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Restoring an endangered tree species in the mountains of British Columbia

In British Columbia, the majority of species at risk are found in low elevation areas where most private property is held. Most conservation properties held by the Nature Conservancy of Canada (NCC) are also found in these low elevation zones to protect high quality habitat for species at risk, among other things. An exception to this trend is the Darkwoods property, which is the largest private conservation property in Canada. Darkwoods covers 136,000 acres (55,000 hectares) in the West Kootenays and extends from the shore of Kootenay lake up to rugged peaks of the Selkirk Mountains.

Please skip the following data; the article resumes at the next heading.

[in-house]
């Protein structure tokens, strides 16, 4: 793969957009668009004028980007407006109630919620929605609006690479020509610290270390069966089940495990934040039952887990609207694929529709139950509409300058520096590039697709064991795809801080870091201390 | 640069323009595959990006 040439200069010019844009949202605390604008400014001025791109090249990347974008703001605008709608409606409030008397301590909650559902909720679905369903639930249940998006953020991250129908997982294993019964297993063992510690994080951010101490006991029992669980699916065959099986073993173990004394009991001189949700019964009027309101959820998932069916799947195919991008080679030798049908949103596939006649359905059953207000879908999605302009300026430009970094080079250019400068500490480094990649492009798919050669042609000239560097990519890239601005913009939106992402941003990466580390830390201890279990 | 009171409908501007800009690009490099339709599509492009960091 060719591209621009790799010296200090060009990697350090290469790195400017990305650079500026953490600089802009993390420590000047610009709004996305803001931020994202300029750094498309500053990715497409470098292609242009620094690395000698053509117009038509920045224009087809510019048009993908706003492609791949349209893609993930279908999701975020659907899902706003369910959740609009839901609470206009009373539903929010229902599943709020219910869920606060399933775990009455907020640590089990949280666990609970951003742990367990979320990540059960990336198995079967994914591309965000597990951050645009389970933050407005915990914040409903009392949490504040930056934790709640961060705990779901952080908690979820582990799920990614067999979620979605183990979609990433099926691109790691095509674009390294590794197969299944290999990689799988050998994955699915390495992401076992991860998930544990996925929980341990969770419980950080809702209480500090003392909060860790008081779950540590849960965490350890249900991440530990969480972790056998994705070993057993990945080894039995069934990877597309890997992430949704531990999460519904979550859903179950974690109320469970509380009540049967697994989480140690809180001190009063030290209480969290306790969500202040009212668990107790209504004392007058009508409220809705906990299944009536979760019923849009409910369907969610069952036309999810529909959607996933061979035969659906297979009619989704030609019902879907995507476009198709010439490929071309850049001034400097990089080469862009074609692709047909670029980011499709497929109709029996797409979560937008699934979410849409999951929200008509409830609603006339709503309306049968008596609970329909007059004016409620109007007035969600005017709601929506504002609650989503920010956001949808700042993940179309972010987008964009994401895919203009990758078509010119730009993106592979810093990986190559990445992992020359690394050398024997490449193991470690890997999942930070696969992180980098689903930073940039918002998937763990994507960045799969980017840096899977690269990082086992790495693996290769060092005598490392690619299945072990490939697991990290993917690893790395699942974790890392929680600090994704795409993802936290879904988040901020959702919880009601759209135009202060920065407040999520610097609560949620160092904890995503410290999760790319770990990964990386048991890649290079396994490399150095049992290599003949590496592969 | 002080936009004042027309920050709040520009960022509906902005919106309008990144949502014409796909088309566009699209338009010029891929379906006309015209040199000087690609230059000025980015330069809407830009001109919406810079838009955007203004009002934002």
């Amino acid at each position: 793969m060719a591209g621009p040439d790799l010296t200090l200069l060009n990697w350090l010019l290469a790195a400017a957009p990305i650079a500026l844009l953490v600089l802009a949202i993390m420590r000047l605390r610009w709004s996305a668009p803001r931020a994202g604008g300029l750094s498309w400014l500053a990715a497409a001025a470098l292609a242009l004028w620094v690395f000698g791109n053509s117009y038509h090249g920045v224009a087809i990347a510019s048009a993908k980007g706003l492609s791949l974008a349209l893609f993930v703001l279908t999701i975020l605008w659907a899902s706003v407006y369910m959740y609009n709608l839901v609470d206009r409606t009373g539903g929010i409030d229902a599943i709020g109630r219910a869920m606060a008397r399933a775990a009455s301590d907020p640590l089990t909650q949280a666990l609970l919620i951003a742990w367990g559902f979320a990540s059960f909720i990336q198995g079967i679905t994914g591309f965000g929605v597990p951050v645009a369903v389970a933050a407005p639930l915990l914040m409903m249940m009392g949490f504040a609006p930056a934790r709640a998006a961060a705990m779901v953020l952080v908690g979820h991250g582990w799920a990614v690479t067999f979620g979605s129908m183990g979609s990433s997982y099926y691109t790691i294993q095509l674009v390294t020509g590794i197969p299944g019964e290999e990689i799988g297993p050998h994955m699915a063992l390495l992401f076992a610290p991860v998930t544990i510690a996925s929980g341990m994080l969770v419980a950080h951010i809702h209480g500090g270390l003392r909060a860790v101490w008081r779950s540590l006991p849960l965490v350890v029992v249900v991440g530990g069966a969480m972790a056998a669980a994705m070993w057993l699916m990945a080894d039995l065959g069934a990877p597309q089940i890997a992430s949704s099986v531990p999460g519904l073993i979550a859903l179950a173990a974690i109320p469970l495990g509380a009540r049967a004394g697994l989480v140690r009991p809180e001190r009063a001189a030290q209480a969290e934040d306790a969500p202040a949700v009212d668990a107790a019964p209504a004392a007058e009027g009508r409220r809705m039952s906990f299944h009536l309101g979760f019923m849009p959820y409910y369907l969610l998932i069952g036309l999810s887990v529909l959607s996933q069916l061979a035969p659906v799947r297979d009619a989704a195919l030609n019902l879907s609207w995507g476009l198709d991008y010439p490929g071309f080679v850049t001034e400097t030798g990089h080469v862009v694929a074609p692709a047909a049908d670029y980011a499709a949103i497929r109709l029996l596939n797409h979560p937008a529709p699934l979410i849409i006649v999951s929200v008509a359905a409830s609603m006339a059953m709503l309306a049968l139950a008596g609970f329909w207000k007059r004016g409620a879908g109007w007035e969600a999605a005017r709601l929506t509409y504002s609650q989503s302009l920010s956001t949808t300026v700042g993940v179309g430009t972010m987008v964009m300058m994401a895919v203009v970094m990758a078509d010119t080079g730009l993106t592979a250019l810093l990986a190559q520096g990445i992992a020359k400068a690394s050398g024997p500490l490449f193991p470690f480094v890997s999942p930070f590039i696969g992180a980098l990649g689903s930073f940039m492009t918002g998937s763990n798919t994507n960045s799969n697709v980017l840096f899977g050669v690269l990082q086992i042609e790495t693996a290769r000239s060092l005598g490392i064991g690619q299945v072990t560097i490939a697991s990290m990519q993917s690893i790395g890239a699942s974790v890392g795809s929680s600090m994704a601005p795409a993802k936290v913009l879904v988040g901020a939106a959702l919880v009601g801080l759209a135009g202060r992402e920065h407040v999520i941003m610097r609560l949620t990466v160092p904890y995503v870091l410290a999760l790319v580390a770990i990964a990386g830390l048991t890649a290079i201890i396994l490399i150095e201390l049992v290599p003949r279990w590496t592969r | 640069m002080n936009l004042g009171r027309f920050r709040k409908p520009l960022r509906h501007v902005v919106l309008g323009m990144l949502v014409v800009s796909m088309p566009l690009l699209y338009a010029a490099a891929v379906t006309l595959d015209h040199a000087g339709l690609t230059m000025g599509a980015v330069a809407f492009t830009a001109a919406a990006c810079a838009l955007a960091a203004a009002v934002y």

Whitebark pine is an endangered tree species that is found at the highest elevation forests at the tops of the mountains in Darkwoods. It is a keystone species that produces very large seeds that are eaten by more than two dozen different bird and mammal species, including grizzly bears. Whitebark pine is threatened by a non-native disease called white pine blister rust, as well as mountain pine beetle and a changing climate.

Within Darkwoods, between 80 and 95 percent of all mature whitebark pines have already been killed by mountain pine beetlse over the past 15 years, and about 65 percent of the remaining trees have been infected by white pine blister rust and are slowly dying.

The very large size of the Darkwoods property provides a rare opportunity to work to restore whitebark pine on a landscape scale. With funding from the Columbia Basin Trust and the Habitat Stewardship Program for Species at Risk (a program run by Environment Canada to contribute to the recovery of endangered species), we have been working on restoration efforts here since 2011.

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